Daryl Bem and the future

Daryl Bem is a renowned psychologist who has taught at Harvard and Stanford, among other institutions. In 2011 he published an article in the Journal of Personality and Social Psychology titled ‘Feeling the Future: Experimental Evidence for Anomalous Retroactive Influences on Cognition and Affect’ in which he claimed to have proven in no less than nine studies it’s possible to foresee the future – participants responded differently before having been exposed to erotic images, than before looking at neutral pictures. This supposed reversal of cause and effect, apparently statistically significant, caused quite a fuss. Assuming the effect doesn’t exist and the researcher acted in good faith, the statistics must have been incorrect. “As a result from that issue, many colleagues decided it was time to improve our statistical methods collectively. That insight has led to a wave of innovation.”

Lies, big lies, and statistics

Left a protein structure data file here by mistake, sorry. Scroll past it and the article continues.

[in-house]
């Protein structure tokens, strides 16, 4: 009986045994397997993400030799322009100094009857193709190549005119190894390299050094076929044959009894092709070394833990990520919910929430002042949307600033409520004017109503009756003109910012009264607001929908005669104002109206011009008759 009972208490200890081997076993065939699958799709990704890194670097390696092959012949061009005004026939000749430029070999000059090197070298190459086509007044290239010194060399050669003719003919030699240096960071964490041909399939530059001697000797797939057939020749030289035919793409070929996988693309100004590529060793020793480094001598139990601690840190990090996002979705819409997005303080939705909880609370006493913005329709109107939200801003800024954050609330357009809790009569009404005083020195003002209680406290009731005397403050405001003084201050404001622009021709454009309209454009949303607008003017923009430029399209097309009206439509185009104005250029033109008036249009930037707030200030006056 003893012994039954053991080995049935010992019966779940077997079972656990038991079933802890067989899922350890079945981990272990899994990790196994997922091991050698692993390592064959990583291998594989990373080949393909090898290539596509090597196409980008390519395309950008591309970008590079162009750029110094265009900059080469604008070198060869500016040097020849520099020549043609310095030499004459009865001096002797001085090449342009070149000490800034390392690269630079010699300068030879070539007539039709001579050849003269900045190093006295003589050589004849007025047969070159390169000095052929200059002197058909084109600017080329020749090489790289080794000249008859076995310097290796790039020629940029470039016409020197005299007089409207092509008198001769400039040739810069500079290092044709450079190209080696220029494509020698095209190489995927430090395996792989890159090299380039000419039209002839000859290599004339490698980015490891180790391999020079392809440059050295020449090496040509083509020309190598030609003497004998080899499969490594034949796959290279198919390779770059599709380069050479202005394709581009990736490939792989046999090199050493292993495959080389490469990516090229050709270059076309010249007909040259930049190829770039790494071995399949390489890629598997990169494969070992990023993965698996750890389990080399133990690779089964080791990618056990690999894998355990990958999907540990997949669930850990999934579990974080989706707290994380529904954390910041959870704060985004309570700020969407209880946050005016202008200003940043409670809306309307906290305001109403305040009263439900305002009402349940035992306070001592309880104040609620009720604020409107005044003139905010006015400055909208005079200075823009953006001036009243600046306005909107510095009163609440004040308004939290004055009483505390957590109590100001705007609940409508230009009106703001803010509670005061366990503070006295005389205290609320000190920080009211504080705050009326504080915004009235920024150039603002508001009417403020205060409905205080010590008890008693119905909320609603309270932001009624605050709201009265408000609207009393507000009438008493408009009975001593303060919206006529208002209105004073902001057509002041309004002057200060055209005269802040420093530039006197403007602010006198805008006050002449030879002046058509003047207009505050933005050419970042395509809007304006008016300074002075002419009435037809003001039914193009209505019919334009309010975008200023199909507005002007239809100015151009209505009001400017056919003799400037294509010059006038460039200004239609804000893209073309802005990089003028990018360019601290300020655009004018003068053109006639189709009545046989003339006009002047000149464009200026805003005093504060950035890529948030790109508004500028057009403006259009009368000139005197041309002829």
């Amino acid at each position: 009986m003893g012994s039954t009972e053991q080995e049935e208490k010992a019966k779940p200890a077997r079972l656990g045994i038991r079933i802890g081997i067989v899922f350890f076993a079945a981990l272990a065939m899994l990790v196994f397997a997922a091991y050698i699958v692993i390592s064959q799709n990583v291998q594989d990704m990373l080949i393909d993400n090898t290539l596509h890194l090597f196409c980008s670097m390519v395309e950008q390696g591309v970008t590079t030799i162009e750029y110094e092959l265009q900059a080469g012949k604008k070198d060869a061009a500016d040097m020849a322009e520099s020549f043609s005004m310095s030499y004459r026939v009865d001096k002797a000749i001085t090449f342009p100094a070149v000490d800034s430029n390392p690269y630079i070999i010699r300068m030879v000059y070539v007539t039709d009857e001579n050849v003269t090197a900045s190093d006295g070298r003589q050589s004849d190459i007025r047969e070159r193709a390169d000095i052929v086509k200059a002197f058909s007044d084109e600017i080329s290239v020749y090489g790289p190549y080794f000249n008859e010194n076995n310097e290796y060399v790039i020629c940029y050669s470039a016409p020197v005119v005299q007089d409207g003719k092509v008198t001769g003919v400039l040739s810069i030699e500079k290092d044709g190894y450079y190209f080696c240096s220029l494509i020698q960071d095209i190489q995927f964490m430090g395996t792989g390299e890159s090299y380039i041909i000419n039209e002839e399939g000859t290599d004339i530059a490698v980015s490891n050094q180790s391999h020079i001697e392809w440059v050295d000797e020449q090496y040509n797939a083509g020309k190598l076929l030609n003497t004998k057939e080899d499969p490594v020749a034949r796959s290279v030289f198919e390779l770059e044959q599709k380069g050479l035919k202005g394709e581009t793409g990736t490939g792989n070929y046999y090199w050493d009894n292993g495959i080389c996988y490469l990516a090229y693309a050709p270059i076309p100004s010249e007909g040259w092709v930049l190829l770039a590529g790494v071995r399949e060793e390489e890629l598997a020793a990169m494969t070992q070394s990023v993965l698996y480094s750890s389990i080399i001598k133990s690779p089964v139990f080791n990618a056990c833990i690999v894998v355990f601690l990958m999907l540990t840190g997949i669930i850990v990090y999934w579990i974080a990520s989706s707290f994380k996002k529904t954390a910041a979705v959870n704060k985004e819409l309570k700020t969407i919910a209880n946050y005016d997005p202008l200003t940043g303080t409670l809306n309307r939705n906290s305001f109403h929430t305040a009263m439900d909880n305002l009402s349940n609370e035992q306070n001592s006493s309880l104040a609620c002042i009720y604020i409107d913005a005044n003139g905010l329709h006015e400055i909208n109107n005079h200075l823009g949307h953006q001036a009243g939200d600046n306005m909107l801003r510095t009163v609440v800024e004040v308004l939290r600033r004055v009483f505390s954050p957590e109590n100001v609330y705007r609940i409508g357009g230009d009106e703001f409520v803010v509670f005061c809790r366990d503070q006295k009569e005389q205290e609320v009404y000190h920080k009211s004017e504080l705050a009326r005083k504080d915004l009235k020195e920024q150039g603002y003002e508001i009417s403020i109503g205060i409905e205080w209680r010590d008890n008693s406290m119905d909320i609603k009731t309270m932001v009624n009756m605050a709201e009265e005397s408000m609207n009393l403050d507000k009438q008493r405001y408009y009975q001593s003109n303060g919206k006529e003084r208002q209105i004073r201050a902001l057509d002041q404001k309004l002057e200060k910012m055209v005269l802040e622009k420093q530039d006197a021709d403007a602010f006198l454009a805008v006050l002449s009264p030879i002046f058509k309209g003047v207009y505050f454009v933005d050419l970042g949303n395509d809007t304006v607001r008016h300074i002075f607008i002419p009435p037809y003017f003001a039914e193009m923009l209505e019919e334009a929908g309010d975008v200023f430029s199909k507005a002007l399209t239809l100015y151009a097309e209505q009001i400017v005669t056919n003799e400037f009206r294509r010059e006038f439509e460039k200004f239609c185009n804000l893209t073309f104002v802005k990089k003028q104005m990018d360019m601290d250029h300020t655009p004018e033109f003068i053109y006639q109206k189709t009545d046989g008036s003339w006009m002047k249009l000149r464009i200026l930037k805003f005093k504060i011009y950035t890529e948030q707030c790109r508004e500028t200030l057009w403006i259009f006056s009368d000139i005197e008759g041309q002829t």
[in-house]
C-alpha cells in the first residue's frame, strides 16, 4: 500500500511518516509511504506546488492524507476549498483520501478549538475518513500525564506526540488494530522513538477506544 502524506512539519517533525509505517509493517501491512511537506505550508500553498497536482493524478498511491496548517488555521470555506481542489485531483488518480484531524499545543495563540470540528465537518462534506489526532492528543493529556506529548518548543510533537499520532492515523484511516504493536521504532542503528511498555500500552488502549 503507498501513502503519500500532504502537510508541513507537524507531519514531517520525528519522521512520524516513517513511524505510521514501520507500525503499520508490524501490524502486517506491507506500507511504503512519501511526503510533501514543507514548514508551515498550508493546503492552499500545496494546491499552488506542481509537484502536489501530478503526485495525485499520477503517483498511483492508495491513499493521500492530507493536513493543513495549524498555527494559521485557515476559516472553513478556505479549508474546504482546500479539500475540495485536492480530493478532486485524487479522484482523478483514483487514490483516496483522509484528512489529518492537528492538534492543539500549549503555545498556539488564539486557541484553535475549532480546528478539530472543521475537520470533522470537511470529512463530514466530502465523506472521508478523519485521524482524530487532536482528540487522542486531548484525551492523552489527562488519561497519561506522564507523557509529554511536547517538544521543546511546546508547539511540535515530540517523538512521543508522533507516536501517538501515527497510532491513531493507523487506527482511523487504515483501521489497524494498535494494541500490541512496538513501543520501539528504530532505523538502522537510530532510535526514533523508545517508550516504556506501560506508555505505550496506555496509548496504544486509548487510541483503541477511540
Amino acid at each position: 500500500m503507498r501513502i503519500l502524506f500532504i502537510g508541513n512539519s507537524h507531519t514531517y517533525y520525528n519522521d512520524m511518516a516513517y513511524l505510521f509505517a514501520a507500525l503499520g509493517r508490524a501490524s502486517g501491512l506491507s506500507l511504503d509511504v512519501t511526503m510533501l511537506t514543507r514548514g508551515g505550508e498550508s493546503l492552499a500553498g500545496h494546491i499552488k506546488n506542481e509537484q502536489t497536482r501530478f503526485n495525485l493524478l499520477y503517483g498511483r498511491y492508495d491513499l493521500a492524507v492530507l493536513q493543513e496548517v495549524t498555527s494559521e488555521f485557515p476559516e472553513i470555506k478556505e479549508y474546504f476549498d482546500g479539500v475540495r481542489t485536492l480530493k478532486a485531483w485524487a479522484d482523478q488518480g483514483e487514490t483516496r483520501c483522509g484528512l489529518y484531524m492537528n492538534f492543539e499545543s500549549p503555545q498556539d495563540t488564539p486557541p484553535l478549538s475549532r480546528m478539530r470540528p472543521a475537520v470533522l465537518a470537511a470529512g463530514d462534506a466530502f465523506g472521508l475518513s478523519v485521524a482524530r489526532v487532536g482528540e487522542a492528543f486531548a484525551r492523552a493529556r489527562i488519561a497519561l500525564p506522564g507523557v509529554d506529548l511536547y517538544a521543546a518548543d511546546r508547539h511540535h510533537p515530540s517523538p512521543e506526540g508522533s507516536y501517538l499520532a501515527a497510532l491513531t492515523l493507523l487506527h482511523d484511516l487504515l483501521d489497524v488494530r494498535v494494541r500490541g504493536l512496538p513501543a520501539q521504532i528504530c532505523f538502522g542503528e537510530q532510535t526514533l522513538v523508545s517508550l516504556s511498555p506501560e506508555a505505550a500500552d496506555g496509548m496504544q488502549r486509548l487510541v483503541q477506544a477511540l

If a certain scientific result -‘milk is good for your health’, for example- is published in a respected peer-reviewed periodical, it doesn’t mean milk is in fact healthy. There’s always a statistical possibility, which is usually less than five percent (the p-value), that milk isn’t healthy at all and possible even bad for you. Scientists are aware of this.

What they’re not as blatantly aware of, says Lakens, is that the statistical ‘power’of the average psychological study is a mere fifty percent. “It means that should there be a significant effect, the chances of proving this effect are the same as correctly guessing heads or tails when flipping a coin.” The majority of the fifty percent that doesn’t yield any relevant results ends up in a desk drawer. “And that’s one of the reasons the ratio between false effects and reliable effects in literature is worse than we’d want it to be.”

The above problem doesn’t occur in psychology exclusively. Research indicates that the chances of positive reproduction of medical research are lower still. The possible implications are not hard to imagine.